Update, 4/8: Denise at Colorado Charters offers more specific reasons why so many Denver families are exercising public school choice.
Interesting news today from the Denver Post today under the headline “53 percent of DPS students opt out of assigned campuses.” Colorado has one of the nation’s very best, parent-friendly open enrollment laws — in effect for nearly two decades — which allows students to transfer to a public school outside their zone of residence under certain basic conditions. Individual districts approve the specific parameters of their own open enrollment policies.
What the Post article highlights is the continuation of a steady upward trend in the share of families exercising public school choice. Ten years ago about 3 percent of Colorado public school students were enrolled in a district outside their residence; today it’s closer to 8 percent. You can check out the state department of education data for yourself.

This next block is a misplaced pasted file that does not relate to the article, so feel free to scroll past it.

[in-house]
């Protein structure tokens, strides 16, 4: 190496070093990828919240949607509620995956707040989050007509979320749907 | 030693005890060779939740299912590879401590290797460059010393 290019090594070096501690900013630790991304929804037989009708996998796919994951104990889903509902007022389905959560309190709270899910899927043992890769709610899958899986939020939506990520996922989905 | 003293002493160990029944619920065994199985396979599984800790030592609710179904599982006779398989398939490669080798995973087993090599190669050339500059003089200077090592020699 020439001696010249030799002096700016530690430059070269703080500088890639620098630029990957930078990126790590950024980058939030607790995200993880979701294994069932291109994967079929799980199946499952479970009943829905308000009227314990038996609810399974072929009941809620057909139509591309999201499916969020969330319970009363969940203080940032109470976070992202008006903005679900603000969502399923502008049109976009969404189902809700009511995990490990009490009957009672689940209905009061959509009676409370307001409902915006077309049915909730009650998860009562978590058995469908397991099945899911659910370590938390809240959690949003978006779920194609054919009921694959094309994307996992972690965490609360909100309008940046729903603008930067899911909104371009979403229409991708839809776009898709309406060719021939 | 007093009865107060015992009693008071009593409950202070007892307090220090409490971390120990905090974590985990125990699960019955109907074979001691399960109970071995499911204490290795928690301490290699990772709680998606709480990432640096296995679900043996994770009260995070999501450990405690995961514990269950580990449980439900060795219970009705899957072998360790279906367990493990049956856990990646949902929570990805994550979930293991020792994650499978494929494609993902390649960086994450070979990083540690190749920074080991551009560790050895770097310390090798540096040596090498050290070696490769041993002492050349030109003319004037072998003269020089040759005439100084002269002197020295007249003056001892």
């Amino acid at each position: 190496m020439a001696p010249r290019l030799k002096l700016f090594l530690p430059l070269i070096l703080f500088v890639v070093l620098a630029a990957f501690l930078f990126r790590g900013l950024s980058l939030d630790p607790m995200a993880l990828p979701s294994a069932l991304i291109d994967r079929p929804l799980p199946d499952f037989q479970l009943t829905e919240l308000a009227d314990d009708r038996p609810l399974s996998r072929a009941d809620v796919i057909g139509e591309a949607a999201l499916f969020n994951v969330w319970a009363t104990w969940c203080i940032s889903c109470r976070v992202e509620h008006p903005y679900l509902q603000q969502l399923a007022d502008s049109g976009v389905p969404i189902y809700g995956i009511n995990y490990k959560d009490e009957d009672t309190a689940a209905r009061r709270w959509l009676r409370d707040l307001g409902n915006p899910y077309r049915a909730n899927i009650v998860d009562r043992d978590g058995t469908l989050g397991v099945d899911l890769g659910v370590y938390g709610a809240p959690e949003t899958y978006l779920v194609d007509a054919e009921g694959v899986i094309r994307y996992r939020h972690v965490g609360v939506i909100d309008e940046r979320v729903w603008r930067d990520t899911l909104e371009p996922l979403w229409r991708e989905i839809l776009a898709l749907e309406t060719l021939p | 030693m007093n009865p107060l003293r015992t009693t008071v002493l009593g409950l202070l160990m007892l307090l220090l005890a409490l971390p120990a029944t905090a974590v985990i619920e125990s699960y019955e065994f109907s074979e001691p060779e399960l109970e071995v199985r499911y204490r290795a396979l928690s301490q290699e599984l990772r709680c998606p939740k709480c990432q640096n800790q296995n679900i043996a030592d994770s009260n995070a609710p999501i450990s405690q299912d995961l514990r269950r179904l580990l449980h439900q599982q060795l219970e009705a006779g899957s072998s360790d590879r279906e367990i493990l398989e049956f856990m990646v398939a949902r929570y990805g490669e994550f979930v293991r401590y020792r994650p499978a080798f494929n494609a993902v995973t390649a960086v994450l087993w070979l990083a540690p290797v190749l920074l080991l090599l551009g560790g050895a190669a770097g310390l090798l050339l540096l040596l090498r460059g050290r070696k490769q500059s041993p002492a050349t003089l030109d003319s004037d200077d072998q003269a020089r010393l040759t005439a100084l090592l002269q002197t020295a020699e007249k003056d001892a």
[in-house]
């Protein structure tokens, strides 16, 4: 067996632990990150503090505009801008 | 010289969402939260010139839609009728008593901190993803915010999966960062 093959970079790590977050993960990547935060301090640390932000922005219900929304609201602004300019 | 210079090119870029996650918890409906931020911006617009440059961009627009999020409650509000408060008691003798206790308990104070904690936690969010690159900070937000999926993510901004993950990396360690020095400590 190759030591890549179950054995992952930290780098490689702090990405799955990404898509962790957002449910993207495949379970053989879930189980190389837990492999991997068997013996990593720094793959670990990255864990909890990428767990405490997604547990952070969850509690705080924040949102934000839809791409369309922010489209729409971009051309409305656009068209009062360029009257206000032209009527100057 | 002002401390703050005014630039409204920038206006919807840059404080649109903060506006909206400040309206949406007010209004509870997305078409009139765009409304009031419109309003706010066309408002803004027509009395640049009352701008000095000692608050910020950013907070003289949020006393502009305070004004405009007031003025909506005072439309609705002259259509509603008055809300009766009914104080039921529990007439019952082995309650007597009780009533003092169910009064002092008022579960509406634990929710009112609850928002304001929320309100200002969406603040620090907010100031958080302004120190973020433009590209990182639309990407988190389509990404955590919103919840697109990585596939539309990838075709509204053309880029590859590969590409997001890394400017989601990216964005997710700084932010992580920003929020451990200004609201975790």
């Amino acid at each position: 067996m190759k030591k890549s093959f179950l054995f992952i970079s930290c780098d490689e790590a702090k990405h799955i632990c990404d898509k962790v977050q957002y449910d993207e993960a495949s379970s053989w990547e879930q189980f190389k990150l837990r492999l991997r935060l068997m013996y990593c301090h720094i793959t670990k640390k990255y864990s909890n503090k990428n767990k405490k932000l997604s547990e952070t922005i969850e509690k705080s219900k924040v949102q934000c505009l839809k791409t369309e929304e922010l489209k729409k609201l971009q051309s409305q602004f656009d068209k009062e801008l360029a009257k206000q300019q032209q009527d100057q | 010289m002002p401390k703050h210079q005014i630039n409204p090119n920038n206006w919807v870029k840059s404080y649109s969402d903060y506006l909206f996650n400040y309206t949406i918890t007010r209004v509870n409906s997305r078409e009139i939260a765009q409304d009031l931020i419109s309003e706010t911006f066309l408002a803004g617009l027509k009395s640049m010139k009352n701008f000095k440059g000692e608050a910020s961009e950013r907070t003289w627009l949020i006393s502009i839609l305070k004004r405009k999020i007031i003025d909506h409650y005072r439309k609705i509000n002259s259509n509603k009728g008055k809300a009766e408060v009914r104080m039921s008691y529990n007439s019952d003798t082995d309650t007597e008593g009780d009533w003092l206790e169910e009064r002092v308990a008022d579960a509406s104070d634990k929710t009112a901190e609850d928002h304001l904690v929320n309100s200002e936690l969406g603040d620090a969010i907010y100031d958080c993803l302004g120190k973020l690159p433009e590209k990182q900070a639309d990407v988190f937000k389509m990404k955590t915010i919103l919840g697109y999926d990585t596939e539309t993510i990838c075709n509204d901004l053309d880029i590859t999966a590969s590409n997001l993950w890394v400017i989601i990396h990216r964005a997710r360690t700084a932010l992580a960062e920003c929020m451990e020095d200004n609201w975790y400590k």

Tracking students who exercise intra-district choice (going to a school outside their neighborhood but within the same school district) is harder to do, because records aren’t kept in one place. So kudos goes to the Post’s Yesenia Robles for obtaining the info on the percentages of students exercising open enrollment in some of metro Denver’s largest school districts (fall 2010 enrollment in parentheses):
- Jefferson County (85,938): 31 percent
- Denver (78,317): 53 percent
- Douglas County (61,465): 21 percent
- Aurora (38,605): 16.4 percent
- Boulder Valley (29,526): between 25 and 31 percent
These figures include students who have enrolled in a public charter school, district magnet or option school, full-time online program, or just another neighborhood school outside their zone of residence. Apparently, no information was shared from Cherry Creek or Adams 12 — the area’s two other large districts.
As I like to remind my readers often, all the best open enrollment information and resources Colorado families need can be found on the parent-friendly School Choice for Kids website.